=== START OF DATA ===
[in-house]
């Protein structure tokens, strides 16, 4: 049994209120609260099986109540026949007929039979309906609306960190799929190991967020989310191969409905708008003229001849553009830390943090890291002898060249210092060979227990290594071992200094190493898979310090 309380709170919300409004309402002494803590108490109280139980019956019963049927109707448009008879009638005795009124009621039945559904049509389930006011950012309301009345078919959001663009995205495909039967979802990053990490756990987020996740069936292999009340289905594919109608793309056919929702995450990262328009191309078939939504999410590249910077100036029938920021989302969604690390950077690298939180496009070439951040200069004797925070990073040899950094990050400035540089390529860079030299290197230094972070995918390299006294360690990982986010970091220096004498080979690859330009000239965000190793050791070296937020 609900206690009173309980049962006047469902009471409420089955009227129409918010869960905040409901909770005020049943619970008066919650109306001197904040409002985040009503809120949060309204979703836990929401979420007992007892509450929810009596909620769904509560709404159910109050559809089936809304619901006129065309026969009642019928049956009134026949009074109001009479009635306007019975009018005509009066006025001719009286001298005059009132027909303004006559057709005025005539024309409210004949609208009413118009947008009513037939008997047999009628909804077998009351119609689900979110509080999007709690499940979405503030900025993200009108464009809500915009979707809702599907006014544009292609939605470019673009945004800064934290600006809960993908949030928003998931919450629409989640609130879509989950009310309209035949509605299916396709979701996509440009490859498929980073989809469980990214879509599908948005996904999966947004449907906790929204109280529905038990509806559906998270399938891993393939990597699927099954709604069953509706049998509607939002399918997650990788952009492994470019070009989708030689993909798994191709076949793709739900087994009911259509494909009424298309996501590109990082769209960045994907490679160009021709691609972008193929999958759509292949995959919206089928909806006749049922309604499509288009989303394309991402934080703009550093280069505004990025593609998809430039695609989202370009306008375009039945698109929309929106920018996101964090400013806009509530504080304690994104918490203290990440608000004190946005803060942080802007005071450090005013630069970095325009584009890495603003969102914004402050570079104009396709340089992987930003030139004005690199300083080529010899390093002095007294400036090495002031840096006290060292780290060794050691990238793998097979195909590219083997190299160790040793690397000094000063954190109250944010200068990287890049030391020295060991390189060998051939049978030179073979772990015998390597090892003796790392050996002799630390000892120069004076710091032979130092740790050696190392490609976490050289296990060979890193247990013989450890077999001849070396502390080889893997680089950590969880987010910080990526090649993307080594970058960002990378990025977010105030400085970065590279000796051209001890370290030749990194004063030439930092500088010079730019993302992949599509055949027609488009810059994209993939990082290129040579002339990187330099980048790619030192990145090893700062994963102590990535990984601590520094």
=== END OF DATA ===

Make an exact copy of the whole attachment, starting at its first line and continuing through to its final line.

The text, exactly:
[in-house]
């Protein structure tokens, strides 16, 4: 049994209120609260099986109540026949007929039979309906609306960190799929190991967020989310191969409905708008003229001849553009830390943090890291002898060249210092060979227990290594071992200094190493898979310090 309380709170919300409004309402002494803590108490109280139980019956019963049927109707448009008879009638005795009124009621039945559904049509389930006011950012309301009345078919959001663009995205495909039967979802990053990490756990987020996740069936292999009340289905594919109608793309056919929702995450990262328009191309078939939504999410590249910077100036029938920021989302969604690390950077690298939180496009070439951040200069004797925070990073040899950094990050400035540089390529860079030299290197230094972070995918390299006294360690990982986010970091220096004498080979690859330009000239965000190793050791070296937020 609900206690009173309980049962006047469902009471409420089955009227129409918010869960905040409901909770005020049943619970008066919650109306001197904040409002985040009503809120949060309204979703836990929401979420007992007892509450929810009596909620769904509560709404159910109050559809089936809304619901006129065309026969009642019928049956009134026949009074109001009479009635306007019975009018005509009066006025001719009286001298005059009132027909303004006559057709005025005539024309409210004949609208009413118009947008009513037939008997047999009628909804077998009351119609689900979110509080999007709690499940979405503030900025993200009108464009809500915009979707809702599907006014544009292609939605470019673009945004800064934290600006809960993908949030928003998931919450629409989640609130879509989950009310309209035949509605299916396709979701996509440009490859498929980073989809469980990214879509599908948005996904999966947004449907906790929204109280529905038990509806559906998270399938891993393939990597699927099954709604069953509706049998509607939002399918997650990788952009492994470019070009989708030689993909798994191709076949793709739900087994009911259509494909009424298309996501590109990082769209960045994907490679160009021709691609972008193929999958759509292949995959919206089928909806006749049922309604499509288009989303394309991402934080703009550093280069505004990025593609998809430039695609989202370009306008375009039945698109929309929106920018996101964090400013806009509530504080304690994104918490203290990440608000004190946005803060942080802007005071450090005013630069970095325009584009890495603003969102914004402050570079104009396709340089992987930003030139004005690199300083080529010899390093002095007294400036090495002031840096006290060292780290060794050691990238793998097979195909590219083997190299160790040793690397000094000063954190109250944010200068990287890049030391020295060991390189060998051939049978030179073979772990015998390597090892003796790392050996002799630390000892120069004076710091032979130092740790050696190392490609976490050289296990060979890193247990013989450890077999001849070396502390080889893997680089950590969880987010910080990526090649993307080594970058960002990378990025977010105030400085970065590279000796051209001890370290030749990194004063030439930092500088010079730019993302992949599509055949027609488009810059994209993939990082290129040579002339990187330099980048790619030192990145090893700062994963102590990535990984601590520094």